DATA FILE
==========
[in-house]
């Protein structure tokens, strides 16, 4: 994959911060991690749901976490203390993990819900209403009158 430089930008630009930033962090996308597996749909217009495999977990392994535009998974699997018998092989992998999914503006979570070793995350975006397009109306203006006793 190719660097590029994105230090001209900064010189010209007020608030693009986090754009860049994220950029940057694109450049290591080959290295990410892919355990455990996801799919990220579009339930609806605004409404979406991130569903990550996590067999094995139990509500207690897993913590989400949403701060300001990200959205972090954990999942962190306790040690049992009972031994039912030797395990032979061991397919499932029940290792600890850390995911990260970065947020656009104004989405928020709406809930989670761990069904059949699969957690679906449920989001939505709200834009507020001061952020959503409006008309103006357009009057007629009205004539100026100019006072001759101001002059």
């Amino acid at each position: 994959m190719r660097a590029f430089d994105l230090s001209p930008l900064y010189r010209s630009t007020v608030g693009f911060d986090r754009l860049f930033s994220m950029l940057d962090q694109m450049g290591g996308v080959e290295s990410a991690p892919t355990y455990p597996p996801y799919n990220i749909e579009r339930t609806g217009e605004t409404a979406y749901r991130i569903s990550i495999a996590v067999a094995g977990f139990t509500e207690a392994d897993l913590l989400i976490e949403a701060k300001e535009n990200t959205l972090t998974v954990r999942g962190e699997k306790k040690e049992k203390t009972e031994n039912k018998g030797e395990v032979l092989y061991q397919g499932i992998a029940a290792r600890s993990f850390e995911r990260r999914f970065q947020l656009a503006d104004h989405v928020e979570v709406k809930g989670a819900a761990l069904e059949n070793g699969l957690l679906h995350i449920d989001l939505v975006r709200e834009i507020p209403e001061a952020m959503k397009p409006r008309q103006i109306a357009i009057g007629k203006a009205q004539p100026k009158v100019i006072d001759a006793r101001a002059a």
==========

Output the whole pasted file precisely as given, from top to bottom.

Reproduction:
[in-house]
């Protein structure tokens, strides 16, 4: 994959911060991690749901976490203390993990819900209403009158 430089930008630009930033962090996308597996749909217009495999977990392994535009998974699997018998092989992998999914503006979570070793995350975006397009109306203006006793 190719660097590029994105230090001209900064010189010209007020608030693009986090754009860049994220950029940057694109450049290591080959290295990410892919355990455990996801799919990220579009339930609806605004409404979406991130569903990550996590067999094995139990509500207690897993913590989400949403701060300001990200959205972090954990999942962190306790040690049992009972031994039912030797395990032979061991397919499932029940290792600890850390995911990260970065947020656009104004989405928020709406809930989670761990069904059949699969957690679906449920989001939505709200834009507020001061952020959503409006008309103006357009009057007629009205004539100026100019006072001759101001002059």
């Amino acid at each position: 994959m190719r660097a590029f430089d994105l230090s001209p930008l900064y010189r010209s630009t007020v608030g693009f911060d986090r754009l860049f930033s994220m950029l940057d962090q694109m450049g290591g996308v080959e290295s990410a991690p892919t355990y455990p597996p996801y799919n990220i749909e579009r339930t609806g217009e605004t409404a979406y749901r991130i569903s990550i495999a996590v067999a094995g977990f139990t509500e207690a392994d897993l913590l989400i976490e949403a701060k300001e535009n990200t959205l972090t998974v954990r999942g962190e699997k306790k040690e049992k203390t009972e031994n039912k018998g030797e395990v032979l092989y061991q397919g499932i992998a029940a290792r600890s993990f850390e995911r990260r999914f970065q947020l656009a503006d104004h989405v928020e979570v709406k809930g989670a819900a761990l069904e059949n070793g699969l957690l679906h995350i449920d989001l939505v975006r709200e834009i507020p209403e001061a952020m959503k397009p409006r008309q103006i109306a357009i009057g007629k203006a009205q004539p100026k009158v100019i006072d001759a006793r101001a002059a």